"Oh, my name is common ... yours I like. Nobody has your name: Rossano. Why have they named you this way?"

"My mother told me that my father was a soldier in an area [of Italy] called Rossano. I was called that perhaps because in that country they lived happy-go-lucky lives and had happy days!"

"How well you speak. They have told me that you are very good in Italian. Tell me Rossano, have you ever written any verses? I have ..."

"No, I've never written any. But if you want I can write some for you."

"And do you want to read your poetry to me?"

"If you promise me not to laugh..."

The parents of Rossano and those of Bruna worried about seeing their children together so often. It is an innocent game, a prelude to what will be, in one distant day, for them, the circumstance of love. But it is too beautiful not to delay it, and immediately both sets of parents separated their children.

The young Bruna has the face of an impassioned young woman and Rossano, with that melancholy princely face greeted every new feeling as a harp whose gilt strings is grazed by skilled, musical fingers.

If it were only a prelude to love with Bruna, in the soul of Rossano the true one, the first feelings of real love in his life were born one spring evening at sunset, and it became long-lived, real and deep, in that soul rich in poetry and ardor.

Ida was young and very beautiful: a schoolmate, a companion of games and nothing more, up until that evening. The two young friends walked, speaking of school, along Viale dei Colli, perfumed with the scent of jasmine in bloom ...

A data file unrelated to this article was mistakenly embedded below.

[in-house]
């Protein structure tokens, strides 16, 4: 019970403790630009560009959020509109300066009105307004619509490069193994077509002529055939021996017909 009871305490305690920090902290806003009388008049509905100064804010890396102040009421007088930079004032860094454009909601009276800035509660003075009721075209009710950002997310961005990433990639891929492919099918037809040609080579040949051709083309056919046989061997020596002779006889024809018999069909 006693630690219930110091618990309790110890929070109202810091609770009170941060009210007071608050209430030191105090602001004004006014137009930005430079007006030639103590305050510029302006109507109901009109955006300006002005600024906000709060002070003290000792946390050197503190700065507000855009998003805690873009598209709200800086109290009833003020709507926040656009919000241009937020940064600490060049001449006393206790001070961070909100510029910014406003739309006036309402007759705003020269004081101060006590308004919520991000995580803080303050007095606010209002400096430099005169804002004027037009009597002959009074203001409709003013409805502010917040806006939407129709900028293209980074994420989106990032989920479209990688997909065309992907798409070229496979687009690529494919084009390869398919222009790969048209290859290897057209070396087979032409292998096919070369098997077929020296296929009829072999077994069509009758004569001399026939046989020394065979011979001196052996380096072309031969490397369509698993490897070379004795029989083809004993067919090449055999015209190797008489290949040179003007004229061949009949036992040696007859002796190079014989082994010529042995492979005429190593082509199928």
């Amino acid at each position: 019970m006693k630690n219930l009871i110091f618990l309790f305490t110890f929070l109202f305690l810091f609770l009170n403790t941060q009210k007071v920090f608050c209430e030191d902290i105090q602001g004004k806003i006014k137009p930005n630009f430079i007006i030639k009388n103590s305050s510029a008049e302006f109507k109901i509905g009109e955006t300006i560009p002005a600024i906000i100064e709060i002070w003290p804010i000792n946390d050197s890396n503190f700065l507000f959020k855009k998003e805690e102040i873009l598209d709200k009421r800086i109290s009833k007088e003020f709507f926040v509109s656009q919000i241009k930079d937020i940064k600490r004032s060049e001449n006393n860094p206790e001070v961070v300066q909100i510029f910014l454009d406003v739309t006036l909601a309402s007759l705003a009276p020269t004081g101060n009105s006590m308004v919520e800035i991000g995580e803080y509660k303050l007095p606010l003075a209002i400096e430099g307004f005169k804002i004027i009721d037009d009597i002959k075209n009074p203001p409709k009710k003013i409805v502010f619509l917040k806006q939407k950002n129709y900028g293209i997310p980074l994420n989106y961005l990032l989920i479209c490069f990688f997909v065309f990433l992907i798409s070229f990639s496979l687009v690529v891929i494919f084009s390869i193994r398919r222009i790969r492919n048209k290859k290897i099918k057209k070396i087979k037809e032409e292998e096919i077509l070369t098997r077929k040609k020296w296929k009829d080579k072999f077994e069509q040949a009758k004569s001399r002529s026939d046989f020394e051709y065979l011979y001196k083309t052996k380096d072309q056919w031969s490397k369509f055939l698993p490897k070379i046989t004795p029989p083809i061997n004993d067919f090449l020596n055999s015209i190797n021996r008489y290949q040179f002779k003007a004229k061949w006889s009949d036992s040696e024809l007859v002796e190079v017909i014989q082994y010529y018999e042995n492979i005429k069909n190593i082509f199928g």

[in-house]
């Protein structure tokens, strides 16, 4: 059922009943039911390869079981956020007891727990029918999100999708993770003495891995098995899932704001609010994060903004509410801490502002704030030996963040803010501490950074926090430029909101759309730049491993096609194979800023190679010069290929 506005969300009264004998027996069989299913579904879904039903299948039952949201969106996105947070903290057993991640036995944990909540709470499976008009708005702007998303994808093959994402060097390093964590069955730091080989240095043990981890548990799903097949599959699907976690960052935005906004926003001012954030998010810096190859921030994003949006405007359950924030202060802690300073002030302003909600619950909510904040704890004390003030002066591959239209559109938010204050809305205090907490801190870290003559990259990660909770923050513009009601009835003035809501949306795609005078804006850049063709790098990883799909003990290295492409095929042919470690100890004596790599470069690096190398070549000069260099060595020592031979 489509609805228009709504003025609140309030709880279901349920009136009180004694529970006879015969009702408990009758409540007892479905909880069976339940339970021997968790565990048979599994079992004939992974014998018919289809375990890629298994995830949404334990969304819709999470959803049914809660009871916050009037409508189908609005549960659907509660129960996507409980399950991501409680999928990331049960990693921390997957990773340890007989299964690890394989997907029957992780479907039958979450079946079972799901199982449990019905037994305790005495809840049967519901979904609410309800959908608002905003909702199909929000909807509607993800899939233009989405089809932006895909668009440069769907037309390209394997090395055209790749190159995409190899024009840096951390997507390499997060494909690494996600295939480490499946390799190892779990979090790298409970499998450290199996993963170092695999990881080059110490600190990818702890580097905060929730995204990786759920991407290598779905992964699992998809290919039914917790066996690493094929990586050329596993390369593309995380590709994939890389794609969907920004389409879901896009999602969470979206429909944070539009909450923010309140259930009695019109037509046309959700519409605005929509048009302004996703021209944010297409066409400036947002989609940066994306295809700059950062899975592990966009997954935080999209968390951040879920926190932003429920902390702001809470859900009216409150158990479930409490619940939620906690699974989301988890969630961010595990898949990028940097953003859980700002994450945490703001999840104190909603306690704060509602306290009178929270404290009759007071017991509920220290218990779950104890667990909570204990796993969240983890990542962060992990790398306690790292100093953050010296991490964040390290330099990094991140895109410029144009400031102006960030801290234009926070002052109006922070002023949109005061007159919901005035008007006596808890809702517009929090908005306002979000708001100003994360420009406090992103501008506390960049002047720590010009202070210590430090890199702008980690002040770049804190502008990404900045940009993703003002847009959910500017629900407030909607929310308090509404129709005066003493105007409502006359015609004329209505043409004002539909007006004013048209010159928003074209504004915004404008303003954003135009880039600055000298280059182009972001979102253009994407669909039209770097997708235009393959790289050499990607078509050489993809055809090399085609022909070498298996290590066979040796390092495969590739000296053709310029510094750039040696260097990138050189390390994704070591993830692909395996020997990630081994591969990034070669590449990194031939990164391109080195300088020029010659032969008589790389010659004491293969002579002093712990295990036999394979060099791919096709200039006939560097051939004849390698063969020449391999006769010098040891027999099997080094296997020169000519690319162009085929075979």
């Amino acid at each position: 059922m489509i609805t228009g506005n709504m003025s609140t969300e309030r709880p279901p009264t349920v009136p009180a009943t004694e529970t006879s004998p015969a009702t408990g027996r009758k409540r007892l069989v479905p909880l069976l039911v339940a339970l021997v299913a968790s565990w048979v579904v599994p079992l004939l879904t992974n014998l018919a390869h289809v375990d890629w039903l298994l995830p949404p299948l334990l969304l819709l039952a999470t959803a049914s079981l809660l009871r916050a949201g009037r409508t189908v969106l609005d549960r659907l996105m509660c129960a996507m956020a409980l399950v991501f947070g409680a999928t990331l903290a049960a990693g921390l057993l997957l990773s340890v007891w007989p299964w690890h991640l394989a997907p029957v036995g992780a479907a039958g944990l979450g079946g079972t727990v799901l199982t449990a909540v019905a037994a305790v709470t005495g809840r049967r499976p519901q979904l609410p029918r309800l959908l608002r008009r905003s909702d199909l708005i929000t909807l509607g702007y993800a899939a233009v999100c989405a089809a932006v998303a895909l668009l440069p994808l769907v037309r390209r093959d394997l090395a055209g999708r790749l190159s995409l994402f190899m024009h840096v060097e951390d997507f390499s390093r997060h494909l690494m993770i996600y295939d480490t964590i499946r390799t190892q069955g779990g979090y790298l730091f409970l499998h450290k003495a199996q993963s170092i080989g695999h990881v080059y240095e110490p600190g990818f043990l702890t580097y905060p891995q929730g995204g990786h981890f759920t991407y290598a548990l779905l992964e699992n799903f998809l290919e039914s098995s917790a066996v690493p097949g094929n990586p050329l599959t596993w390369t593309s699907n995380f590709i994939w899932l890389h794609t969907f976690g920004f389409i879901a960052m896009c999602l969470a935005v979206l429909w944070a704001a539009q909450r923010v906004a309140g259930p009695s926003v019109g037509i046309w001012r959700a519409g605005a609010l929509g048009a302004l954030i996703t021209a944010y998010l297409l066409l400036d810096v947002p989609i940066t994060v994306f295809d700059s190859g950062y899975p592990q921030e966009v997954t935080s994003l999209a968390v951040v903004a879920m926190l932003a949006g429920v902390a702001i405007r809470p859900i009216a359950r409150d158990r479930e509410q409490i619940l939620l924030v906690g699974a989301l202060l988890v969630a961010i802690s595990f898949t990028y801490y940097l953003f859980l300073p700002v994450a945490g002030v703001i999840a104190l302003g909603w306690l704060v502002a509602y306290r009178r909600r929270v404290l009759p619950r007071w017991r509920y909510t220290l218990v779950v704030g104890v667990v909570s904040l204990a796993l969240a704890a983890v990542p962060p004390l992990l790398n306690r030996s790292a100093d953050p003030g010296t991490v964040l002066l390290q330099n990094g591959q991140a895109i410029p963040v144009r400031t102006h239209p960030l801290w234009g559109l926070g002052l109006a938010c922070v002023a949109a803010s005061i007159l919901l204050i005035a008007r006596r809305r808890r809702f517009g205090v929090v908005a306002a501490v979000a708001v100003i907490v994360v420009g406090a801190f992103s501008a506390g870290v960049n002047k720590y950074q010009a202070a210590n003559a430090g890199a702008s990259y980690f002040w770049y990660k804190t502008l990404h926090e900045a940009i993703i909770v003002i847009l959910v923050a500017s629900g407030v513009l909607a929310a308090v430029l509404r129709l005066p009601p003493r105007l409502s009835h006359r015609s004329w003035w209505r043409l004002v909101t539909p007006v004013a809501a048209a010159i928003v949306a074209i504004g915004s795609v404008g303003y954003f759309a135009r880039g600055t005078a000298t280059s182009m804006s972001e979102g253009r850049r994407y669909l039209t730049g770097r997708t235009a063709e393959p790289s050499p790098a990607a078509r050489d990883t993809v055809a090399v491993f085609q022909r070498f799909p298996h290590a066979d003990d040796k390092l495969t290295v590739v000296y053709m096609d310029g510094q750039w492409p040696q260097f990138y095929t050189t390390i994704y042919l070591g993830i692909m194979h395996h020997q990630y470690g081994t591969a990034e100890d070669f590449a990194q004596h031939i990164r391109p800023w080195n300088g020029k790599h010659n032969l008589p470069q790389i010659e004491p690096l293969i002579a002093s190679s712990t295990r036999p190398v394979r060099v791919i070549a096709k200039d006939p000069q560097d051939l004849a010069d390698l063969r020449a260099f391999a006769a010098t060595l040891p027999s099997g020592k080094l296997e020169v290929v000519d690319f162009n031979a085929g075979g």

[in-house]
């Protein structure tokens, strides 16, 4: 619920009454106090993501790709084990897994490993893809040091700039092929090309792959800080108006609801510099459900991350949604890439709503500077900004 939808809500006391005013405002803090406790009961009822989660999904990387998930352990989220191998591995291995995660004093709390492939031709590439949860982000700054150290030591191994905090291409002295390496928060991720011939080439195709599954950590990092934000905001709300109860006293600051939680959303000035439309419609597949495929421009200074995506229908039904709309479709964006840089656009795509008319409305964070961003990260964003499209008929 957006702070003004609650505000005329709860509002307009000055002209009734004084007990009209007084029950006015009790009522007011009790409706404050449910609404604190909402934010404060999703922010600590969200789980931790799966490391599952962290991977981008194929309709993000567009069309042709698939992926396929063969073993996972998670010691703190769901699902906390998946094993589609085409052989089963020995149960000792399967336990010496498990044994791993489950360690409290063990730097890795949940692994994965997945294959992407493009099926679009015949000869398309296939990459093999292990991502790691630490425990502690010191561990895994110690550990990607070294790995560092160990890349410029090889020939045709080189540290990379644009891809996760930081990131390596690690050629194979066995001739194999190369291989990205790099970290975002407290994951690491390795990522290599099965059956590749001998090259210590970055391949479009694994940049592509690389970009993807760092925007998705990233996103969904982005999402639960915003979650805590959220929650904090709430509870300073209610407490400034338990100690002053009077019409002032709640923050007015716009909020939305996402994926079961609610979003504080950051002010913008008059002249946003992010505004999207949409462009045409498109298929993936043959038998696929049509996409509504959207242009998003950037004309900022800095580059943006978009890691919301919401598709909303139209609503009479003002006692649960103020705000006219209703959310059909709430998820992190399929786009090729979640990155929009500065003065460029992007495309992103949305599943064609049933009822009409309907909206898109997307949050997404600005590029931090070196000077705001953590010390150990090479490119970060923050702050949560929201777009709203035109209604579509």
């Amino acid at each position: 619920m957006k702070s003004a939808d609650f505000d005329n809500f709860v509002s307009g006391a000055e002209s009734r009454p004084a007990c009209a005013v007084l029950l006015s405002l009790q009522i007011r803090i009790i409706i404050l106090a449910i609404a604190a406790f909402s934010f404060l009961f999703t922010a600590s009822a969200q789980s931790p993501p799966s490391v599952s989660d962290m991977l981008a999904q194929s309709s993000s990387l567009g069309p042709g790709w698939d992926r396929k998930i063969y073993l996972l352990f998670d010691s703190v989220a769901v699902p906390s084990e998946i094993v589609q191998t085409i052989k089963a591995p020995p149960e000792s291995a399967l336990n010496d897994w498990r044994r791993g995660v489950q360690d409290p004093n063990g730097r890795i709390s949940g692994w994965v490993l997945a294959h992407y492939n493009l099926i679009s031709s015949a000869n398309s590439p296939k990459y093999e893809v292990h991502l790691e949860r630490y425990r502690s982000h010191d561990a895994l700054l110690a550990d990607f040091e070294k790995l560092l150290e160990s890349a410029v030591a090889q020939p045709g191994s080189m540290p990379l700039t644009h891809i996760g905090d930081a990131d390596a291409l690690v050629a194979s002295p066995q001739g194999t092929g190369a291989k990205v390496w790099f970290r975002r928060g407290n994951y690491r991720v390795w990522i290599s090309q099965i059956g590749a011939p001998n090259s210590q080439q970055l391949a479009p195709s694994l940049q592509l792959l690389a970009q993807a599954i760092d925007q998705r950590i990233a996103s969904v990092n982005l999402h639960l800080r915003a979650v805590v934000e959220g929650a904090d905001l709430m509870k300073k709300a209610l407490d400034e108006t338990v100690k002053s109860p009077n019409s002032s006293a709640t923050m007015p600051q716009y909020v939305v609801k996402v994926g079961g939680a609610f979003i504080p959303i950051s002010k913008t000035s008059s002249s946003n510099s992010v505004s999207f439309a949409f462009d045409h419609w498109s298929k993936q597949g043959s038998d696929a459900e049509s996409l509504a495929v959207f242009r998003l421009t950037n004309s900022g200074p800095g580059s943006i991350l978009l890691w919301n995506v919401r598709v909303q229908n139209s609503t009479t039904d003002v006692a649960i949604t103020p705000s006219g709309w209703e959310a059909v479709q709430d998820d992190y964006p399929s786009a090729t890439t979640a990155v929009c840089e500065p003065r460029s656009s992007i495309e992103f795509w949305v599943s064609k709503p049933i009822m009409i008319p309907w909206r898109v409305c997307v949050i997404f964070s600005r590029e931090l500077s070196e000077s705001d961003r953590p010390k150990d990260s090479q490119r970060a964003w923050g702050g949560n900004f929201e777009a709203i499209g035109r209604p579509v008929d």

A ray of sun, of almost violet radiance lit with golden dust bathed in its magic light the face of Ida, and Rossano was amazed to contemplate the sight of her. He didn't say a word, but his eyes expressed the inner turmoil of sudden emotion.

"Rossano..."- the young girl murmured, and her lips quivered slightly, almost the light flutter of a butterfly's wings, when a rough hand tightens them ... they were suddenly in each others' arms, as if something unreal had cast a spell and had pushed them to embrace. The young girl detached herself at once from that ardent and naïve embrace, and murmured, lost:

"I didn't know I cared for you, Rossano..."

The boy was pale, and those magnificent clear blue eyes of his reflected an intense emotion. It was his first kiss, and, for men it is perhaps this first contact of love that is the deepest and most complete feeling of his life. Something that they never forget.